I could only imagine he got as far as Tyndrum, then remembered a place somewhere up Glen Croe or Hell's Glen (if the latter, kiss goodbye to another 20 minutes minimum) that would be the perfect body-hiding place, so he turned back to go to it. The problem with this is that seems to be what the cops thought he'd done, and they can't find any body despite looking pretty damn hard.

I want to know more about this phone mast ping, where and when. And whether they got any CCTV footage of him on the way back. The idea that he got to Tyndrum then turned back isn't really making a lot of sense to me. He had plenty time to figure out where he was going. If he'd been heading for the A83 and its environs, he'd either have gone through Glasgow in the first place, or he'd have turned sharp south at Crianlarich.

Which mast(s) pinged, and when, and are you sure?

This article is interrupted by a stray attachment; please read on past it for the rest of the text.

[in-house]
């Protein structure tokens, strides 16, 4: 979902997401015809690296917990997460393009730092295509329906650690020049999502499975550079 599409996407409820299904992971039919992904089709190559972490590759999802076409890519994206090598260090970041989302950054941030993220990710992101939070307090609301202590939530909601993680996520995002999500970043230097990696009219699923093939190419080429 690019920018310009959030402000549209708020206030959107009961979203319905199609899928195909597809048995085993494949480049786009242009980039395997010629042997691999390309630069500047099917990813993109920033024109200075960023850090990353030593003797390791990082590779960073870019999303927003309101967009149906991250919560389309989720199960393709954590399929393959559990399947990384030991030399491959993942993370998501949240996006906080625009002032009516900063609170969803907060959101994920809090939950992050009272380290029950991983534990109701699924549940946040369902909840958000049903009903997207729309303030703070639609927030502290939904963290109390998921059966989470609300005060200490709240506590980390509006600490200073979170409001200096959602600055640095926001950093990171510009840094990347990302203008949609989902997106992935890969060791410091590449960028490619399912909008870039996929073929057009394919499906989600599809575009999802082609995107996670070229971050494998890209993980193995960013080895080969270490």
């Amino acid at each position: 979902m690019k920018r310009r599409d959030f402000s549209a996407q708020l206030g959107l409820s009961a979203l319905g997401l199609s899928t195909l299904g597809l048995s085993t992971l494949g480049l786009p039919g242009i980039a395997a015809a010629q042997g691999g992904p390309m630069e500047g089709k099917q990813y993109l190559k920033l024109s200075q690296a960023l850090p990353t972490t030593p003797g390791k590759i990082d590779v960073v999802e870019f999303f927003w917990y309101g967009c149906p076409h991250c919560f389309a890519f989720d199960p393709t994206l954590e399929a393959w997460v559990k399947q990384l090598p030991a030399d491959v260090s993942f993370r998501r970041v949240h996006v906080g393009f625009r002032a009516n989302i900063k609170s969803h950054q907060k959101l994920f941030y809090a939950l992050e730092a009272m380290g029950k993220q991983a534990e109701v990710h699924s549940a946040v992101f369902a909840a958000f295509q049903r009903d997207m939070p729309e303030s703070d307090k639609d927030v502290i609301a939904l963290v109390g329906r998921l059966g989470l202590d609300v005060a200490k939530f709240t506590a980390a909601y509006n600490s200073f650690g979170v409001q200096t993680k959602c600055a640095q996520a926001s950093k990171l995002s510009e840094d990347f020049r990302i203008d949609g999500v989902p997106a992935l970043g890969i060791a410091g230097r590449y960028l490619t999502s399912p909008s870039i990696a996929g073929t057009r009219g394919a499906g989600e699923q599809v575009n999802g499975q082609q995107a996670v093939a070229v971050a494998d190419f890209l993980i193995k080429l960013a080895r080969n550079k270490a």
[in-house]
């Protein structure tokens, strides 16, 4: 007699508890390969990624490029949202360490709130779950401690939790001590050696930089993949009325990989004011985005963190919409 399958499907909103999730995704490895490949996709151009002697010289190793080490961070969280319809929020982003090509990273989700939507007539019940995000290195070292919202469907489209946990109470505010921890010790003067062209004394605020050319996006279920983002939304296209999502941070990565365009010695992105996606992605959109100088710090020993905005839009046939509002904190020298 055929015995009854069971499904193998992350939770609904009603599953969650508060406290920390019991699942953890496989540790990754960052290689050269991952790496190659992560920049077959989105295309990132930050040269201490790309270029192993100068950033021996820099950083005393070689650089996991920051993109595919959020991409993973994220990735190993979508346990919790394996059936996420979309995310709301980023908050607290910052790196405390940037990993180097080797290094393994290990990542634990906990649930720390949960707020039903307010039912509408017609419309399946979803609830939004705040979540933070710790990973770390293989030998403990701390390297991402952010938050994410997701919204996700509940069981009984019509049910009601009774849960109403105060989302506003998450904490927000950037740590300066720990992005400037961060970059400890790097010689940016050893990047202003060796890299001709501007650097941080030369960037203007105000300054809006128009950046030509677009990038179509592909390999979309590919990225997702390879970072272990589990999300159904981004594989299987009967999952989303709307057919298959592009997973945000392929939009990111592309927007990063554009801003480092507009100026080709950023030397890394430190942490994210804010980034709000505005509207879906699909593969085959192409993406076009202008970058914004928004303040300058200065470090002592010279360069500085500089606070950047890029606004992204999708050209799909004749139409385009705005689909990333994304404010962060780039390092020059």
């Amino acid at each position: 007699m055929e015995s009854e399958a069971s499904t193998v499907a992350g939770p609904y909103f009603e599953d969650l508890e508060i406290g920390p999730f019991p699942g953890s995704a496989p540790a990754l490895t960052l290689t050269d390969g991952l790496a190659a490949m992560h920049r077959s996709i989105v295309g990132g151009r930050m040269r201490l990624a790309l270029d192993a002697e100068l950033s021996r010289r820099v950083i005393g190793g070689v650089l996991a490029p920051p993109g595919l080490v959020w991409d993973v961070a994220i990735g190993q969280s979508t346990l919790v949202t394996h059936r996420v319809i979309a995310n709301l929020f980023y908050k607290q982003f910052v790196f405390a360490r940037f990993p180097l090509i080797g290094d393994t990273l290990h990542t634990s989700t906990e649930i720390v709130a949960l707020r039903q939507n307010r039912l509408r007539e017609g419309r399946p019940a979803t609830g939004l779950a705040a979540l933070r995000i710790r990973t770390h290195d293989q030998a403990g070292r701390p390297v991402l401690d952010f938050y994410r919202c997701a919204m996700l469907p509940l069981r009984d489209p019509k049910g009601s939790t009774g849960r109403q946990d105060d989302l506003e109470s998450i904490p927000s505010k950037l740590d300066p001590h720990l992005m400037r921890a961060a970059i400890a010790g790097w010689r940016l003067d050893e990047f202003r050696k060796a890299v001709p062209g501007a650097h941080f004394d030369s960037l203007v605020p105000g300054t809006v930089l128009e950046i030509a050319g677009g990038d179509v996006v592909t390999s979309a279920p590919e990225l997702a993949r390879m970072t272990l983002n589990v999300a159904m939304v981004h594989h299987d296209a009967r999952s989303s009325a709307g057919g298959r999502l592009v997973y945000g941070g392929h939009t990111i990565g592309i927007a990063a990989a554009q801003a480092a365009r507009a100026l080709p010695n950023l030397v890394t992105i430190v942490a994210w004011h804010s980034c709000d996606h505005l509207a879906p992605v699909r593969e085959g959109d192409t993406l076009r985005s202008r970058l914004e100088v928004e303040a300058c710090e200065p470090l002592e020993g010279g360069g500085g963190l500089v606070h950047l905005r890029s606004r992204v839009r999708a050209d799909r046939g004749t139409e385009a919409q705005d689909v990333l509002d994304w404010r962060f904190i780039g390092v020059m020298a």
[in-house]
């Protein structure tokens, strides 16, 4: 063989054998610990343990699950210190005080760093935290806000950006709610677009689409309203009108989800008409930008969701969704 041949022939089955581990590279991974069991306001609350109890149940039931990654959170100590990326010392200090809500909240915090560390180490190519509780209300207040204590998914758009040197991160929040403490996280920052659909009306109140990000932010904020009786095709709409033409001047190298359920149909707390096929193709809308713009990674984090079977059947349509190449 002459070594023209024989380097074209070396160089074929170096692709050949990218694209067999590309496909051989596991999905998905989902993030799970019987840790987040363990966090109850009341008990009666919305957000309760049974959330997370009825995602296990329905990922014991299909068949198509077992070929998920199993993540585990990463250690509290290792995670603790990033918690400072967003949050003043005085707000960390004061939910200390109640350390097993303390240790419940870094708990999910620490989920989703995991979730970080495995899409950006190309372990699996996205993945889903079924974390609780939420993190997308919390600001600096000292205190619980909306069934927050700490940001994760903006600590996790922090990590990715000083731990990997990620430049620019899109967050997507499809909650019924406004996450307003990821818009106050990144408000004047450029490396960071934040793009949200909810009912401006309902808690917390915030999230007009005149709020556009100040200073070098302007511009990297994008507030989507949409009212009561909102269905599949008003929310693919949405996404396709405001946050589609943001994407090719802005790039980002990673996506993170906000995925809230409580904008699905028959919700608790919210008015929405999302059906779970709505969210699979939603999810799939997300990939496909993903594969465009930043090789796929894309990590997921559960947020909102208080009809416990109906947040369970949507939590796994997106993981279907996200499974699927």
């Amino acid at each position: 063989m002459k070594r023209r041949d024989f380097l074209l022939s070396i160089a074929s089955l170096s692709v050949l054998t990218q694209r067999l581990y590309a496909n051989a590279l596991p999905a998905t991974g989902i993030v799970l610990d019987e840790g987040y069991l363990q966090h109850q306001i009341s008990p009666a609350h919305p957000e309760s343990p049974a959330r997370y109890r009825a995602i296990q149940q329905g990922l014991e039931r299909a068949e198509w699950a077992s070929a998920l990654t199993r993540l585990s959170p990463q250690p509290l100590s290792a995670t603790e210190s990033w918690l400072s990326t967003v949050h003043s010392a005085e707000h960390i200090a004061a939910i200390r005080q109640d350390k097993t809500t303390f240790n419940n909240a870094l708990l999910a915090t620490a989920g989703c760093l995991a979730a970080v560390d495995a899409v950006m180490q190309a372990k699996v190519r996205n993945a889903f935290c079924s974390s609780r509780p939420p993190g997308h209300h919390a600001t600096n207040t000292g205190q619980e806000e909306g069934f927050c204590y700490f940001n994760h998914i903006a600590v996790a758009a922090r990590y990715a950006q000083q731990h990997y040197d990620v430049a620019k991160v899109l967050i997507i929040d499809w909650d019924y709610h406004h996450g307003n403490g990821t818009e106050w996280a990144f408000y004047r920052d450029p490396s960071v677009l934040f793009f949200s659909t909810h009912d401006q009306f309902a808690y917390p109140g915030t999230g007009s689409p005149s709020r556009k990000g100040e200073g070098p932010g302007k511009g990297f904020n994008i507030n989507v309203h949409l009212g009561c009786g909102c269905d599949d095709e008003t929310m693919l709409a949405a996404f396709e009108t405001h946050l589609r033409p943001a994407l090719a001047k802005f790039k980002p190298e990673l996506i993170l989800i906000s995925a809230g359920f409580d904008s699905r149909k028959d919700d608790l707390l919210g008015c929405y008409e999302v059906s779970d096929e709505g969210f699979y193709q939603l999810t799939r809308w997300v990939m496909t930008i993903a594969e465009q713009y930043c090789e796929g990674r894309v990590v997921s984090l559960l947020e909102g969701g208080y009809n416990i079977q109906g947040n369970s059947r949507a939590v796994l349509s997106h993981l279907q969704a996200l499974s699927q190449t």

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Old 28th January 2015, 07:20 PM   #92
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Originally Posted by William Parcher View Post
Why not hire somebody with trained cadaver dogs to find the body? Or, do you want to do it by foot searching old school style (leather, brass and wool) like we see on the BBC-produced series shown here on American cable TV?

They used a trained cadaver dog to find the place the body had been hidden just after the murder, and to indicate that the body had been in the boot of Gilroy's car. The dog was a springer spaniel called Buster and his CV is in several of the newspaper articles.

They obviously had hundreds of people searching Glen Croe and round there. I doubt if there are more than two or three cadaver dogs in the country. And they're not used for ranging across wild country, they're used in urban environments. I don't think they could have got the coverage, in practical terms, with the dogs they would have had available.

Bear in mind that the search as it was carried out did find at least one body. Just not Suzanne Pilley's body.
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Old 28th January 2015, 07:22 PM   #93
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Originally Posted by Matthew Best View Post